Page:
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From here to now

April 09, 2021 by Da'Mea Birdsong

With just weeks before of the end of my 2021 legislative session internship, I continue to be filled with appreciation for the opportunity to advocate on behalf of Washington college students. Over the three months I’ve been with the State Board, Sydney and I have been introduced to amazing people who are so passionate about making the road to higher education as accessible as possible for all students in Washington state. Although my journey with the State Board is coming to an end, this is just the beginning of my advocacy work. With the experience I’ve gained from this internship, I now have the tools I need for my voice to be heard as a citizen and a student of Washington state. 

Highlights of my experience in the 2021 legislative session

House Bill 1016

Sponsored by Rep. Morgan and so many more, House Bill 1016 is an effort to make Juneteenth — June 19th — an officially recognized statewide holiday. I’ve been apart of this bill since Day Four of my internship, working along with Ha Nguyen, the State Board’s director of equity and diversity, as she mentored me through each phase of the bill’s progress. The bill passed the House with 89 yeas and 9 nays and last week passed the Senate Ways and Means Committee 20 to 5. I testified on House Bill 1016 three times, speaking about my experience as a person of color and the lasting effect that American history has had on the minority experience. Through the voice of my ancestors, I spoke for all members of the BIPOC community to have a chance to been seen and heard within their culture. 

House Bill 1176

I began working on House Bill 1176 during the first month of the legislative session alongside Troy Goracke, a Basic Education for Adults policy associate. Sponsored by Rep. Paul, this bill addresses school districts’ ability to withhold a student’s official grades and transcripts because of an unpaid fee or fine, and it amends RCW 28A.635.060 and 28A.325.050. During my testimony on this bill, I was able to identify and relate to high school students who are low-income or have other struggles that may hold them back from an accessible road to higher education. This bill passed the Senate on Tuesday with 25 yeas and 23 nays.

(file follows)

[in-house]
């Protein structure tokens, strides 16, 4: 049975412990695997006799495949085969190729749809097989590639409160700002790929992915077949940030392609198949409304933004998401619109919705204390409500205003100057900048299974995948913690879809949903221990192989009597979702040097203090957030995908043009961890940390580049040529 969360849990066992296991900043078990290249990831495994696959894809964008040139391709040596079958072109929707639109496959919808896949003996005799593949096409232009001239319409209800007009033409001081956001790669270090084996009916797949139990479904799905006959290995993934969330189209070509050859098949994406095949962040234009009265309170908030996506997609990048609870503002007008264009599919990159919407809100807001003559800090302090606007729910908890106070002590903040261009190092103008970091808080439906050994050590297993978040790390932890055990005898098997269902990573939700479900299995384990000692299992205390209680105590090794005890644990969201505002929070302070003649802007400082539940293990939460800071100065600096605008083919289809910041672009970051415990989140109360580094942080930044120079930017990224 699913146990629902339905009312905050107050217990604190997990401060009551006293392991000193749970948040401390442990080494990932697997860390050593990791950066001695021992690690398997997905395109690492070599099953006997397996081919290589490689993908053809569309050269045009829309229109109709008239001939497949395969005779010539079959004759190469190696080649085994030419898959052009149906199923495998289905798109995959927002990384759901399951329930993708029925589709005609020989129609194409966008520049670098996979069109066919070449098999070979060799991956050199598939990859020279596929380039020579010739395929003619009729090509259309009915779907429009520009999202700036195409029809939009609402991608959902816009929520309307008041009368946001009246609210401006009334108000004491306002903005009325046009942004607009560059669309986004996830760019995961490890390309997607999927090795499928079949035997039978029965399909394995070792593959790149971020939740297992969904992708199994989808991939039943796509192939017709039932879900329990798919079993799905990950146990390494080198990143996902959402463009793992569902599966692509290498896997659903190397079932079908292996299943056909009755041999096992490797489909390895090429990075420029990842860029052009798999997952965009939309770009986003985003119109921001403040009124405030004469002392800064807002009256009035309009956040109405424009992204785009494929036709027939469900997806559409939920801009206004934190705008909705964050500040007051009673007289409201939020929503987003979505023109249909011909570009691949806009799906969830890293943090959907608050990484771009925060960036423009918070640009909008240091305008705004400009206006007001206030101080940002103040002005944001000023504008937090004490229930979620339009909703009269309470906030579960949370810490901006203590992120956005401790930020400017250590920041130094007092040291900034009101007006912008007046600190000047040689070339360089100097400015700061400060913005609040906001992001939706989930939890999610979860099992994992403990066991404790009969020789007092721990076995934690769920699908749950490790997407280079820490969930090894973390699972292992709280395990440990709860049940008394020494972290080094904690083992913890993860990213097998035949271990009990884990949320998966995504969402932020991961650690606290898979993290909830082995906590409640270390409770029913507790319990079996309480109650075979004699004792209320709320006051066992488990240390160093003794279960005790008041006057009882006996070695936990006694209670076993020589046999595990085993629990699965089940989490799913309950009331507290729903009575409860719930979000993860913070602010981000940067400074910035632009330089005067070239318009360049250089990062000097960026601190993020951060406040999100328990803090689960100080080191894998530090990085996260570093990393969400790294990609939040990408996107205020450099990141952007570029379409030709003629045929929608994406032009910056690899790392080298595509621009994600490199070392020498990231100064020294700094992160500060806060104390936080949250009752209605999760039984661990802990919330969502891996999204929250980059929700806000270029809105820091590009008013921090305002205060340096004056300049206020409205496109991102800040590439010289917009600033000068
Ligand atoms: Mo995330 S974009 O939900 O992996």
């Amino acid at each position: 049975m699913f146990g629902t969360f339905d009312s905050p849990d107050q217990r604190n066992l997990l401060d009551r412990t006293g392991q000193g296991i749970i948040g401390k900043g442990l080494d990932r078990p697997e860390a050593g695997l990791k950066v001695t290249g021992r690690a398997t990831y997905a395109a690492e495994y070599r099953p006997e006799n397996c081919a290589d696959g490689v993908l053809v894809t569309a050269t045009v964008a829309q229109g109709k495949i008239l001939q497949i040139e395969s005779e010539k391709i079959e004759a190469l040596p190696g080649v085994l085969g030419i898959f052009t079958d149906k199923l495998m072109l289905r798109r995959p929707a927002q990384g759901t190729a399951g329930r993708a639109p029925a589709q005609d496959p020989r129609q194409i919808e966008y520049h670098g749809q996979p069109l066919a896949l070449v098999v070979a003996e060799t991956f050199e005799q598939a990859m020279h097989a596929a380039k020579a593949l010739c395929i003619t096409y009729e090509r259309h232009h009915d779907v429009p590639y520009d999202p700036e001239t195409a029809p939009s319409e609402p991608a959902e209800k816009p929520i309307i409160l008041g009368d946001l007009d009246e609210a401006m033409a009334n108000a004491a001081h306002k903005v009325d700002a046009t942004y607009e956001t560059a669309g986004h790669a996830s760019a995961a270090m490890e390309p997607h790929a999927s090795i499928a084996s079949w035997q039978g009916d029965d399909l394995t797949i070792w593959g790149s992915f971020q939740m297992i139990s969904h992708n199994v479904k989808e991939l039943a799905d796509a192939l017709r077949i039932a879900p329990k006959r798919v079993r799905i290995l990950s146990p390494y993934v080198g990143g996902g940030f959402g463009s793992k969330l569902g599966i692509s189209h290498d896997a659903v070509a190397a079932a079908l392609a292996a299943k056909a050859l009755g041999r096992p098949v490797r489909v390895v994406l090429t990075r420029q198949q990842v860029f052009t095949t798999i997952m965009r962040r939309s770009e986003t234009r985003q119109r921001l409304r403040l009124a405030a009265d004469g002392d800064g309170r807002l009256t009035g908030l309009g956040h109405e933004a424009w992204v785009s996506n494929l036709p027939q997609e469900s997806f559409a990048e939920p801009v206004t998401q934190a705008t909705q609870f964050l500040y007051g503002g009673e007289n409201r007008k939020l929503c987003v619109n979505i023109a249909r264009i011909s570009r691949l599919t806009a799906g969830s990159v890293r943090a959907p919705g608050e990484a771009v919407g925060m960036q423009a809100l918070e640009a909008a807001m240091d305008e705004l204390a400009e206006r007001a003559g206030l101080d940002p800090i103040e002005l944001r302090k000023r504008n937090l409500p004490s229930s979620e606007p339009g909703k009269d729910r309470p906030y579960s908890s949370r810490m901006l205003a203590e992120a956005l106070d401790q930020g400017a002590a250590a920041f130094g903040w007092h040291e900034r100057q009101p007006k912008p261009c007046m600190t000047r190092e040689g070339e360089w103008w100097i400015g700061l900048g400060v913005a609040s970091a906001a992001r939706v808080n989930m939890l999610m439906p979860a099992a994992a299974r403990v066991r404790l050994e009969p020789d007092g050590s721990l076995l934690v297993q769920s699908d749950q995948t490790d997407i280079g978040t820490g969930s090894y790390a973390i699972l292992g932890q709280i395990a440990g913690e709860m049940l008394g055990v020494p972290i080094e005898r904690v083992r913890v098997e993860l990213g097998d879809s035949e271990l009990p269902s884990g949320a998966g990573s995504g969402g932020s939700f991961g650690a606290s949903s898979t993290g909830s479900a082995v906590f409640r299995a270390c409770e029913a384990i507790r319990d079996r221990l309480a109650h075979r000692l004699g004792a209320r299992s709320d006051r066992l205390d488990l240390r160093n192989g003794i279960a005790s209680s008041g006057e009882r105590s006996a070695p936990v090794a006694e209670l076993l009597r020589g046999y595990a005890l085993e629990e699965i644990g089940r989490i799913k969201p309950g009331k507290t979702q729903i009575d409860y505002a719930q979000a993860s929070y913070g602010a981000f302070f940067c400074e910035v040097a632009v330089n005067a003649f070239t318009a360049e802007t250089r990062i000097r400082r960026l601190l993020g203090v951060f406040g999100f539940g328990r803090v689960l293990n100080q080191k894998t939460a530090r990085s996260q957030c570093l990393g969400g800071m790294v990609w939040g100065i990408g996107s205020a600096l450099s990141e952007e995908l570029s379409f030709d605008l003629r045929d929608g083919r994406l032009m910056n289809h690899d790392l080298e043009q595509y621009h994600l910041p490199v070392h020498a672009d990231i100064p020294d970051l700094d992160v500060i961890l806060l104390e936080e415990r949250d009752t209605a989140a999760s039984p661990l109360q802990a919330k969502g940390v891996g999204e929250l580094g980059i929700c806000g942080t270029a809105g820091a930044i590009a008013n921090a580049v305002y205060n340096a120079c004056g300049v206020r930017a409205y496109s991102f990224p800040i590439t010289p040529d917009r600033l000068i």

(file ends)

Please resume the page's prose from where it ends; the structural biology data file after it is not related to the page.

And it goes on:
House Bill 1166

House Bill 1166 was the last bill I had the opportunity to testify in support of. Just last week, this was one of two bills that I testified in support of during a Senate Ways and Means Committee hearing. This bill is an effort to expand access to the supporting homeless and foster care college students pilot program. While I have no experience with homelessness, nevertheless the road to higher education has at times been very unstable for me. I was honored to have the opportunity to advocate for students whose road to higher education has been unstable as well. It was an all-around great experience to work alongside Jessica Porter, the pilot program’s administrator, who is so dedicated to each bill she is apart of. The bill is sponsored by Rep. Leavitt and passed the Senate on Wednesday with 41 yeas and 8 nays.

Overall, this was an invaluable opportunity for Sydney and me during a time when so many college students are unsure of the future of higher education. Being a part of the State Board has given us the ability to bring the student voice to every conversation we’ve had with lawmakers in Washington state. I’ve been able to start my young career of advocacy with an institution that I’m constantly proud to work for, with my head held high and confidence that Washington will continue to move in the right direction of equality and inclusion. My time here at the State Board has been nothing but wonderful, and each moment is something I will cherish for life. 

Last Modified: 4/16/21, 4:58 PM
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